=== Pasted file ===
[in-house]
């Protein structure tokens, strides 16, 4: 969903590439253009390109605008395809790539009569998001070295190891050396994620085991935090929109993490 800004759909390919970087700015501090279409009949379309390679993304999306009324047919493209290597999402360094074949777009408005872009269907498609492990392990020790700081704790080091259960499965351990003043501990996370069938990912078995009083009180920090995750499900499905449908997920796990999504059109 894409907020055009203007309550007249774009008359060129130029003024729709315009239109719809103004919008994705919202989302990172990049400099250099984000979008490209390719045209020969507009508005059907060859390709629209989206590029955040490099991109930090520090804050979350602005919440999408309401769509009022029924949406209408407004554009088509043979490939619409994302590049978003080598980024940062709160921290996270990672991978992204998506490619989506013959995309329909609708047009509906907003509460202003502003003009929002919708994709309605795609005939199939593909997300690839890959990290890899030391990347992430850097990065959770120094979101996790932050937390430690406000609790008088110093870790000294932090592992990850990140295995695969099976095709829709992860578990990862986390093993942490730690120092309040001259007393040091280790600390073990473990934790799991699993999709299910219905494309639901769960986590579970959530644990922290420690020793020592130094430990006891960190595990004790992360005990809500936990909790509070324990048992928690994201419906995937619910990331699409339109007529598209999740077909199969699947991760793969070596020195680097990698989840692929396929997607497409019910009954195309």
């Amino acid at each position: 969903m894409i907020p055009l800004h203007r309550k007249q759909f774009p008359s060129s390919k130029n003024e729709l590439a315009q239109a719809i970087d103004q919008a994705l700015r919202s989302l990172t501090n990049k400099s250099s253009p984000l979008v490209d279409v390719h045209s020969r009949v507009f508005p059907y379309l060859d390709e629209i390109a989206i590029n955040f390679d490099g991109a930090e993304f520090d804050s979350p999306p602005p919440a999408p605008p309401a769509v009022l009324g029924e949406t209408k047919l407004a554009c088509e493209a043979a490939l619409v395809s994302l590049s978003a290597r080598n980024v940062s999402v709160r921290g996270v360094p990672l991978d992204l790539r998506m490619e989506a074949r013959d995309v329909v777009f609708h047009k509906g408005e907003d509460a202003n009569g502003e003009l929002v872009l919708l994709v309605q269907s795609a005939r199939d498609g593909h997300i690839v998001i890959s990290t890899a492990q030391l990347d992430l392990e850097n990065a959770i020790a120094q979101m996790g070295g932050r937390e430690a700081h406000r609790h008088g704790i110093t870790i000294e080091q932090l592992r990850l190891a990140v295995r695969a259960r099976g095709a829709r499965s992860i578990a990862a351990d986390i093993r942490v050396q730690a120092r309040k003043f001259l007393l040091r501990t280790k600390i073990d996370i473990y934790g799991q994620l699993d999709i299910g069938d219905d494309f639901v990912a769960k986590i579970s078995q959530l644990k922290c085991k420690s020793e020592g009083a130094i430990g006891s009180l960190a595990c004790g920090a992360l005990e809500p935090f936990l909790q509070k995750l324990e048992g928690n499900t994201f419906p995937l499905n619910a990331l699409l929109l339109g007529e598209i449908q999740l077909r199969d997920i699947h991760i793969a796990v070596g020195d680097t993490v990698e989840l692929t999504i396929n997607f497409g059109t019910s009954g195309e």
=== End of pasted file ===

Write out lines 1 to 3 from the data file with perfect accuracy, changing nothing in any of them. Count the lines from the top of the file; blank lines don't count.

[in-house]
């Protein structure tokens, strides 16, 4: 969903590439253009390109605008395809790539009569998001070295190891050396994620085991935090929109993490 800004759909390919970087700015501090279409009949379309390679993304999306009324047919493209290597999402360094074949777009408005872009269907498609492990392990020790700081704790080091259960499965351990003043501990996370069938990912078995009083009180920090995750499900499905449908997920796990999504059109 894409907020055009203007309550007249774009008359060129130029003024729709315009239109719809103004919008994705919202989302990172990049400099250099984000979008490209390719045209020969507009508005059907060859390709629209989206590029955040490099991109930090520090804050979350602005919440999408309401769509009022029924949406209408407004554009088509043979490939619409994302590049978003080598980024940062709160921290996270990672991978992204998506490619989506013959995309329909609708047009509906907003509460202003502003003009929002919708994709309605795609005939199939593909997300690839890959990290890899030391990347992430850097990065959770120094979101996790932050937390430690406000609790008088110093870790000294932090592992990850990140295995695969099976095709829709992860578990990862986390093993942490730690120092309040001259007393040091280790600390073990473990934790799991699993999709299910219905494309639901769960986590579970959530644990922290420690020793020592130094430990006891960190595990004790992360005990809500936990909790509070324990048992928690994201419906995937619910990331699409339109007529598209999740077909199969699947991760793969070596020195680097990698989840692929396929997607497409019910009954195309």
């Amino acid at each position: 969903m894409i907020p055009l800004h203007r309550k007249q759909f774009p008359s060129s390919k130029n003024e729709l590439a315009q239109a719809i970087d103004q919008a994705l700015r919202s989302l990172t501090n990049k400099s250099s253009p984000l979008v490209d279409v390719h045209s020969r009949v507009f508005p059907y379309l060859d390709e629209i390109a989206i590029n955040f390679d490099g991109a930090e993304f520090d804050s979350p999306p602005p919440a999408p605008p309401a769509v009022l009324g029924e949406t209408k047919l407004a554009c088509e493209a043979a490939l619409v395809s994302l590049s978003a290597r080598n980024v940062s999402v709160r921290g996270v360094p990672l991978d992204l790539r998506m490619e989506a074949r013959d995309v329909v777009f609708h047009k509906g408005e907003d509460a202003n009569g502003e003009l929002v872009l919708l994709v309605q269907s795609a005939r199939d498609g593909h997300i690839v998001i890959s990290t890899a492990q030391l990347d992430l392990e850097n990065a959770i020790a120094q979101m996790g070295g932050r937390e430690a700081h406000r609790h008088g704790i110093t870790i000294e080091q932090l592992r990850l190891a990140v295995r695969a259960r099976g095709a829709r499965s992860i578990a990862a351990d986390i093993r942490v050396q730690a120092r309040k003043f001259l007393l040091r501990t280790k600390i073990d996370i473990y934790g799991q994620l699993d999709i299910g069938d219905d494309f639901v990912a769960k986590i579970s078995q959530l644990k922290c085991k420690s020793e020592g009083a130094i430990g006891s009180l960190a595990c004790g920090a992360l005990e809500p935090f936990l909790q509070k995750l324990e048992g928690n499900t994201f419906p995937l499905n619910a990331l699409l929109l339109g007529e598209i449908q999740l077909r199969d997920i699947h991760i793969a796990v070596g020195d680097t993490v990698e989840l692929t999504i396929n997607f497409g059109t019910s009954g195309e």